Bashar al Assad claims to have driven his own Honda Accord into East Ghouta on Sunday, with the Syrian government posting video of him behind the wheel during the trip to the horrifically brutal and bloody combat zone located on the eastern outskirts of Damascus. The stunt is a propaganda play but a somewhat familiar one, and we still don't know how authentic the little road trip actually was.
Assad supposedly took the drive so that he could visit regime troops that are fighting in the area, some of which have made notable advances in recent days. Rebel fighters have been largely split off into three separated pockets. Reuters reports that the regime has tried to sow division among rebels forces fighting in each of the three pockets by entering secretive talks with some but not others. Military pressure has been strategically applied to help with the regime's divisive plan, and that pressure has continued to be catastrophic to civilians trapped in the area.
Below are four clips of Assad driving into East Ghouta posted by the official Youtube channel of the Syrian President, you can see all eight here. The fifth video is of Assad visiting with his forces. It is a chaotic scene, but his plain clothes body guards are in tow along with his uniformed guards with their CAR-15s. Still the scene looks risky to say the least with a lot of small arms on all sides, although we don't know exactly how staged it actually is. Finally, there is a video of Assad meeting with his command staff in a nearby command post.
There is no doubt that Assad has become very emboldened as a result of his recent spate of military success as of late—which only came via backing by Russian forces and Iranian proxies. But even if Assad did drive into the edge East Ghouta, he unquestionably would have had a detail of bodyguards in tow.
The choice of vehicle is also logical, not just because it makes him look like a down to earth dictator, but because a Honda Accord isn't a huge rolling target like a heavily armored SUV or S550 Mercedes. Not only is Assad cognizant of the possibility of an attack from opposition forces, but he is also well aware of aerial capabilities Israel and the U.S. have in the region. It is impossible to think that Assad isn't paranoid of being taken out from above, regardless of the geopolitical realities surrounding such an action.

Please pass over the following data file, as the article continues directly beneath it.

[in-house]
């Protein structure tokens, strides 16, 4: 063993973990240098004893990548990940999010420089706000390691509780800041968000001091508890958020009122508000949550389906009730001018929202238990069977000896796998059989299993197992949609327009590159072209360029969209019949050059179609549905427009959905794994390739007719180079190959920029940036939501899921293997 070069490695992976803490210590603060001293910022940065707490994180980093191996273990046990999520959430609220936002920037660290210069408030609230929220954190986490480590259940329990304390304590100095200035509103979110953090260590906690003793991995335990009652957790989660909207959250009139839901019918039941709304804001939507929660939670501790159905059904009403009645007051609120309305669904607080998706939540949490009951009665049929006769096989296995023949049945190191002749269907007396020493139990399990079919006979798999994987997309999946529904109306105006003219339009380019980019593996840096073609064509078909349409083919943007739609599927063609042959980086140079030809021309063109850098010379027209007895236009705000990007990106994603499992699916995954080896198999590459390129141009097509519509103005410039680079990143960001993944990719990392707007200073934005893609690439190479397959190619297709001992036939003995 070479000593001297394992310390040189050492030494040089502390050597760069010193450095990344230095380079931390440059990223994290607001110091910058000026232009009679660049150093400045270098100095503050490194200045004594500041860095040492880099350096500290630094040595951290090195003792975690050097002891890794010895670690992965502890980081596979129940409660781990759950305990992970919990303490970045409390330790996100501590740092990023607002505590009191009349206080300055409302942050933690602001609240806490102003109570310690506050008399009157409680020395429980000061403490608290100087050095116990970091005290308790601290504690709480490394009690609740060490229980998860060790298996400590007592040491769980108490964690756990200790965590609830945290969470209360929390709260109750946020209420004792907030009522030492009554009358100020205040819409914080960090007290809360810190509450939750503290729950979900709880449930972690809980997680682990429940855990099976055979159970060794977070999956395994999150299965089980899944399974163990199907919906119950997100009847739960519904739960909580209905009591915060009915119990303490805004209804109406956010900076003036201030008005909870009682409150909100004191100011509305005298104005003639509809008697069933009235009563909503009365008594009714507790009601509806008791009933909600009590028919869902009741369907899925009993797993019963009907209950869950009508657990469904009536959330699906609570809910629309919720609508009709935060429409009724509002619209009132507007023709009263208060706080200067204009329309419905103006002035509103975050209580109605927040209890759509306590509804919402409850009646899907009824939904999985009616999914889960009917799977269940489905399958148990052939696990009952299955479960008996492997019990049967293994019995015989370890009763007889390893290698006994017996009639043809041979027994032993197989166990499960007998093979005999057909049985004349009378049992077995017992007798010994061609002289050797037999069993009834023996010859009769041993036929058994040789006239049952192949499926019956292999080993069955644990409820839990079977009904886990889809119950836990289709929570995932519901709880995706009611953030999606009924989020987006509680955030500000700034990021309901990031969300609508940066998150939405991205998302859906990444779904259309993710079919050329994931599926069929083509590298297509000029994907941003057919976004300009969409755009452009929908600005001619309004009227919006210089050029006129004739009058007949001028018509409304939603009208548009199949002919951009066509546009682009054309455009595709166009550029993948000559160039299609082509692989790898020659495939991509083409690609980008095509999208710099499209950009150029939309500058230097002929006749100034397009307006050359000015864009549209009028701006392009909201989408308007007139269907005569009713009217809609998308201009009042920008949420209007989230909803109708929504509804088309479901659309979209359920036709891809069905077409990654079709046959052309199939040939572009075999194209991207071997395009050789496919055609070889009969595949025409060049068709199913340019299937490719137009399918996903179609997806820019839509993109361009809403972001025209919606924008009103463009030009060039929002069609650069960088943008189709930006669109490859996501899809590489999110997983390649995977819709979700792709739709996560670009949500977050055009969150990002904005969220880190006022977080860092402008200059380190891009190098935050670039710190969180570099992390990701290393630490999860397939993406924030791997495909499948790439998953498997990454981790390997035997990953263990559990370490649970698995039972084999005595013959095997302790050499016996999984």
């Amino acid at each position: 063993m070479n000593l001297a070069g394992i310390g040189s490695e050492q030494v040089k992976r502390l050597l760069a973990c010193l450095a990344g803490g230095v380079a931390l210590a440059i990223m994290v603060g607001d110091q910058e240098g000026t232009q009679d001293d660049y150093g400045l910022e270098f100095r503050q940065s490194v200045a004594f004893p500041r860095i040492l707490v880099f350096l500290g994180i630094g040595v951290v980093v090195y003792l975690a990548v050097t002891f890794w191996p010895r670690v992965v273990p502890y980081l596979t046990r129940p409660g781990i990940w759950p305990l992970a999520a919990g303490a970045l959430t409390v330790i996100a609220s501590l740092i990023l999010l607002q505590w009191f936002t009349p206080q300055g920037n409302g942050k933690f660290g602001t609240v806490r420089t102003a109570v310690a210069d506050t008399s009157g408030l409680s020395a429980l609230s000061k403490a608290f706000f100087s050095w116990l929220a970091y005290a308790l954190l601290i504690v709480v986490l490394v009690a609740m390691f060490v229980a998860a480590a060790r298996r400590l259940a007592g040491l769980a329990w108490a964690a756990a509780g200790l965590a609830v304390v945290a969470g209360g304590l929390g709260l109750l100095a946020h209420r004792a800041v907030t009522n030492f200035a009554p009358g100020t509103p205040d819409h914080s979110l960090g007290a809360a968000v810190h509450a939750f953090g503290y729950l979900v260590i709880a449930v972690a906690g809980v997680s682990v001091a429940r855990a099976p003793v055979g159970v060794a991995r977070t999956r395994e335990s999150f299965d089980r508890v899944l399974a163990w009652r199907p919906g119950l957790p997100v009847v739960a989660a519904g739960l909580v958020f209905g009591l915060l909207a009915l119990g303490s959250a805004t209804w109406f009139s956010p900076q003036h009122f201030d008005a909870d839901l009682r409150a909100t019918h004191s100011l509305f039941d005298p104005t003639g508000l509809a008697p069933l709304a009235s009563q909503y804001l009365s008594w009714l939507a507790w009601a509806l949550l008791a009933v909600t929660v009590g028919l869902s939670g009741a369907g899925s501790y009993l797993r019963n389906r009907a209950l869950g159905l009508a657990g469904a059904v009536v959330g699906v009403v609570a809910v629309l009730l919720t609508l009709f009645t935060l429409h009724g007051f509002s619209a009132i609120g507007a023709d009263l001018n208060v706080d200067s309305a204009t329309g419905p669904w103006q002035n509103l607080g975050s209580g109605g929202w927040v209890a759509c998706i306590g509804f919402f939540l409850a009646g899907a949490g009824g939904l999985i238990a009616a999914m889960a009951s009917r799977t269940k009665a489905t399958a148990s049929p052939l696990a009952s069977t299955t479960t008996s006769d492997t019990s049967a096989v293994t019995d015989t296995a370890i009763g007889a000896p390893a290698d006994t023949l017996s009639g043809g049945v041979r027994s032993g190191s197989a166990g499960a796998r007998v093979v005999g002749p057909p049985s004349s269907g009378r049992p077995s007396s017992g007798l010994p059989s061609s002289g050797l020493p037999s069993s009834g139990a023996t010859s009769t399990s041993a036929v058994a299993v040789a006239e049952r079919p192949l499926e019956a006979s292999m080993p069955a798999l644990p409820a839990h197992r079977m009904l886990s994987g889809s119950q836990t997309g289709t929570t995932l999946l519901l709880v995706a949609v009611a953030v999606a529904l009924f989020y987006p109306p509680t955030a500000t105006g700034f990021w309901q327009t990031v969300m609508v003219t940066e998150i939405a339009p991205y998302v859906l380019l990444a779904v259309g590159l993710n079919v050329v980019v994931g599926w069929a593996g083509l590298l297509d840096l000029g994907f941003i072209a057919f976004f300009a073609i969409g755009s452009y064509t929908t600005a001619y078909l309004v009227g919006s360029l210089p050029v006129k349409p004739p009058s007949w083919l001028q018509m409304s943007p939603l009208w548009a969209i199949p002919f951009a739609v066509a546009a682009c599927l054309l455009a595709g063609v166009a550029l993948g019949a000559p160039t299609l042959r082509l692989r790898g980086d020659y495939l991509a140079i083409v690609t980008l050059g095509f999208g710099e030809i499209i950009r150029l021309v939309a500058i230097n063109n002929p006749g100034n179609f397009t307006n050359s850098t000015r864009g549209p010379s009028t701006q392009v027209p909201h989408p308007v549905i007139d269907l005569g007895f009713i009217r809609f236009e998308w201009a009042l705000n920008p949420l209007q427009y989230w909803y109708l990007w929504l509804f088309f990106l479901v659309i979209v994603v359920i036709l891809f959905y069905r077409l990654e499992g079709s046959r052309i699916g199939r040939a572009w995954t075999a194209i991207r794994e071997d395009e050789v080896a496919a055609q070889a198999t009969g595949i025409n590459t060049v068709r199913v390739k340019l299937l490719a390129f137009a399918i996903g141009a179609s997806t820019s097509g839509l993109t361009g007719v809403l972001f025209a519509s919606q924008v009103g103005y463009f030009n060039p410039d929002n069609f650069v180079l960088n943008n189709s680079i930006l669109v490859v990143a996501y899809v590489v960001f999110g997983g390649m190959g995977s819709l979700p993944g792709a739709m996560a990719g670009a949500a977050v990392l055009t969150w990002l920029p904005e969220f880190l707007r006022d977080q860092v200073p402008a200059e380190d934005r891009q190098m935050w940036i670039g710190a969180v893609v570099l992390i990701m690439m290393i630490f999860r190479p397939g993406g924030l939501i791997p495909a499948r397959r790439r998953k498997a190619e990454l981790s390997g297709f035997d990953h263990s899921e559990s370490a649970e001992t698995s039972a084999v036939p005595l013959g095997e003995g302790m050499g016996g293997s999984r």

It is known that the Syrian strongman does like to drive himself, but he usually doesn't do so directly onto or very near a battlefield. In the last year he has also made appearances driving a black Kia Sportage (below), and it seems most of his solo appearances behind the wheel occur deep in uncontested territory, usually near Syria's coast.
This video from 2013 shows him driving a far more conspicuous 2014 Porsche Panamera:
Assad's propensity to drive himself around aside, the humanitarian situation in East Ghouta remains dire in many areas. Although some wounded and innocent civilians have been able to evacuate, many remain. The onslaught has been so brutal that it now has the possibility of touching off a much wider conflict.
France has threatened to strike Assad's forces if they do not deescalate, and Russian claims the U.S. is gearing up to do the same, especially among accusations of continued use of chemical weapons by Assad on his own people. Russia says it will respond in kind against U.S. interests if Washington launches an attack. France has also warned its journalists to leave the country immediately, and to not plan future trips. French President Emmanuel Macron stated the following on Friday:
"The day we, particularly in tandem with our American partners, have irrefutable proof that the red line has been crossed—namely, through the use of chemical weapons to lethal—we will do what the Americans did more than a few months ago now; we would put ourselves in a position to proceed with targeted strikes."
Secretary of Defense Mattis also warned Syria to not use gas, or suffer the consequences.
If the whole of East Ghouta falls to Assad's forces it will be the largest rebel loss since Aleppo, but at this point the momentum seems on the regime's side.
Contact the author: Tyler@thedrive.com